I spent over five years working for a large Japanese semiconductor manufacturer, and knew top executives who had seen one of their team members leave the company years before and found his own venture. That engineer is now a recognized success story, appearing on television and in publications. When talking about their entrepreneur friend, the company executives shook their heads, their body language and expressions (interpreted by me) showing regret at not having taken such risks themselves.
Japanese culture does celebrate the most successful entrepreneurs as legendary figures. The founders of companies like Honda, Toyota, and Panasonic have been elevated to a stratospheric level of regard reserved for very few. Despite the hero worship of these company founders, there is very little sense that such success can be achieved by people in the here and now.
Another difficulty in Japan for startup entrepreneurs is the high cost of failure. In Silicon Valley, startup failure is often regarded as a valuable credential. Without failure, it is improbable that entrepreneurs can gain the wisdom and experience to succeed. But starting a company and closing down would be extremely embarrassing and would likely result in a loss of social status in Japan. This high social cost is a clear impediment to innovation; you see fewer people taking chances.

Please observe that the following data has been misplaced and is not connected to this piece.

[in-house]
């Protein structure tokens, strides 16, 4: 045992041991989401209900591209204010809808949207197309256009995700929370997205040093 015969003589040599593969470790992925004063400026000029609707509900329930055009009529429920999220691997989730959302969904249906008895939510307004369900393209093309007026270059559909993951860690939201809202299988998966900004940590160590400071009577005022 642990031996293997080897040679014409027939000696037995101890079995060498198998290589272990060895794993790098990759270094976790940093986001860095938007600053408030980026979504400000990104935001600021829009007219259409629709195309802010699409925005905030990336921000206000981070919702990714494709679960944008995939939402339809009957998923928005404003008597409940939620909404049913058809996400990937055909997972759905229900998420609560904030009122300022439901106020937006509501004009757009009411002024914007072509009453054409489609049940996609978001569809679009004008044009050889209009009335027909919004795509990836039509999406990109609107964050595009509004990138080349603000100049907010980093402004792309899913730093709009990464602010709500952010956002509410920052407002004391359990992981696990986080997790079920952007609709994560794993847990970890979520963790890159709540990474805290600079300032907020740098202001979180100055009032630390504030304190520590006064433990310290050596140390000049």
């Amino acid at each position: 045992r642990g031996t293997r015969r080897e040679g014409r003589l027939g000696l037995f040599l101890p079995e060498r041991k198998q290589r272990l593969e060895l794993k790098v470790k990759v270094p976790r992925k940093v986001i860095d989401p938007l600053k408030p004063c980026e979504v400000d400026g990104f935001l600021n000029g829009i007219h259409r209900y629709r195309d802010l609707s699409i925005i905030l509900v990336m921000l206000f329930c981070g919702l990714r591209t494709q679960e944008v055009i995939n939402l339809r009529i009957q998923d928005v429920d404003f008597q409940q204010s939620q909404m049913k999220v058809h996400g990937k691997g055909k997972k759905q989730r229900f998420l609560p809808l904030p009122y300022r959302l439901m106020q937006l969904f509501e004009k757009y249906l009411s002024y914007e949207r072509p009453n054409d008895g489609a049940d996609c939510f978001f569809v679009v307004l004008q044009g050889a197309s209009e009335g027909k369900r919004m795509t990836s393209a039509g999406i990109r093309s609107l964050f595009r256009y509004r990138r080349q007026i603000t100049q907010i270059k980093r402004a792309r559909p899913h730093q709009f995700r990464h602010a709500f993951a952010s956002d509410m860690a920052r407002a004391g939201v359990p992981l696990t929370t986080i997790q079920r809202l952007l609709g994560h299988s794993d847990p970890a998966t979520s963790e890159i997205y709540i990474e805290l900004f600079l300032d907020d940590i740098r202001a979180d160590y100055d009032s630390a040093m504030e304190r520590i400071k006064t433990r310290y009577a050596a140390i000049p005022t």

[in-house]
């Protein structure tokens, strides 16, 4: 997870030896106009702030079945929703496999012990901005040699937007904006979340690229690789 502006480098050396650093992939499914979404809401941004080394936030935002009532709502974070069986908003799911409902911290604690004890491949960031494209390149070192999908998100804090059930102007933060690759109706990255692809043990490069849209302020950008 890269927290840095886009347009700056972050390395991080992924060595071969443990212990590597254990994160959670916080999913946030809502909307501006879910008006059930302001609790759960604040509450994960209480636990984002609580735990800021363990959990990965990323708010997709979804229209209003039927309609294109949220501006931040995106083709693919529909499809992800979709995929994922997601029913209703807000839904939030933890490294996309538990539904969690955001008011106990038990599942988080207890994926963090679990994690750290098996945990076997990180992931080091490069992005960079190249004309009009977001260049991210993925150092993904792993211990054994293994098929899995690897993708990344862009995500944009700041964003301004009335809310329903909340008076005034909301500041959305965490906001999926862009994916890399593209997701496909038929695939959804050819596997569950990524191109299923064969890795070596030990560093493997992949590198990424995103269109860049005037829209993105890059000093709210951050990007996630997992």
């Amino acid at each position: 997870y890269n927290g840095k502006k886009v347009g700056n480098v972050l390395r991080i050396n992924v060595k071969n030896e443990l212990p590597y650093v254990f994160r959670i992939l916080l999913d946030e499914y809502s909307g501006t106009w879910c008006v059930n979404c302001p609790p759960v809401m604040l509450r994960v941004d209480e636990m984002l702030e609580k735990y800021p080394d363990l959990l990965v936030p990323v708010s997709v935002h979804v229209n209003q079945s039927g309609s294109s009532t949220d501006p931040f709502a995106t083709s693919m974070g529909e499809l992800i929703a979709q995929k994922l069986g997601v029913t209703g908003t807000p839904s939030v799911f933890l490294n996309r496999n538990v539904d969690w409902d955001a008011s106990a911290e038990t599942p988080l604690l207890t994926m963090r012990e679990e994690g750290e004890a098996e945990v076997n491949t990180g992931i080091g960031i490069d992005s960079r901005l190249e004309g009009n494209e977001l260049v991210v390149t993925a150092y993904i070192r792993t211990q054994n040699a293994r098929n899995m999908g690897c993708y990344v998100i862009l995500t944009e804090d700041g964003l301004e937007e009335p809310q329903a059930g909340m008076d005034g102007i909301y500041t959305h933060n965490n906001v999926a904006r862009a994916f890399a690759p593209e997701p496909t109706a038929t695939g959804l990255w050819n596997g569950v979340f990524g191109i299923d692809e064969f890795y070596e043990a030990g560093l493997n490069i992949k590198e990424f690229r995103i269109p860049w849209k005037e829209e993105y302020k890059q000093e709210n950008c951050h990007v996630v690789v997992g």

In discussing this topic with a Japanese entrepreneur in Tokyo in February, it was pointed out that access to startup capital is another problem in Japan. The fact is that there are no established VC ecosystems or precedent for intersecting talent, ideas, and capital in structured ways as we commonly see in the U.S.
Beyond the psychological and purely financial barriers, business itself is resistant to entry of new startups. Established power and economic patterns reflexively protect themselves through network barriers and sometimes through legislation.
This resistance to entrepreneurs is, like many things in Japan, slowly changing. For one thing, as a manager from a major Japanese corporation pointed out to me, corporate lifetime employment is no longer a choice. That fact alone shifts workers more toward the entrepreneurship.
The Fall of Horie-mon
Takafumi Horie, founder of Japan’s popular Internet portal Livedoor, was the first Internet era entrepreneur to represent startups as a pathway to success. In some ways, he was the Mark Zuckerberg of Japan. He was ostentatiously rich, always on TV and in the news, and seemed to thrive on his self-styled and open rejection of “The Japanese System.”
It seemed the beginning of a sense that startup success was possible in Japan, but it was short lived. In 2006, Horie was arrested for securities fraud and spent two years in jail. Many observers had hoped that “Horie-mon,” as he is often called, would open the door to acceptance of the startup lifestyle, but the criminal proceedings brought that hope to an end. “He was successful because he was cheating. We knew it,” the naysayers concurred.
There are many successful entrepreneurs in Japan, but for now, an established path to startup success remains something of a mystery. While we wait for success stories to permeate the culture, and for norms to loosen up to embrace the uncertainty of startup culture, it would seem that Japan will continue to have challenges in the startup tech space. Those who choose the startup route in Japan face social and business obstacles that for now, ironically, only success itself can solve.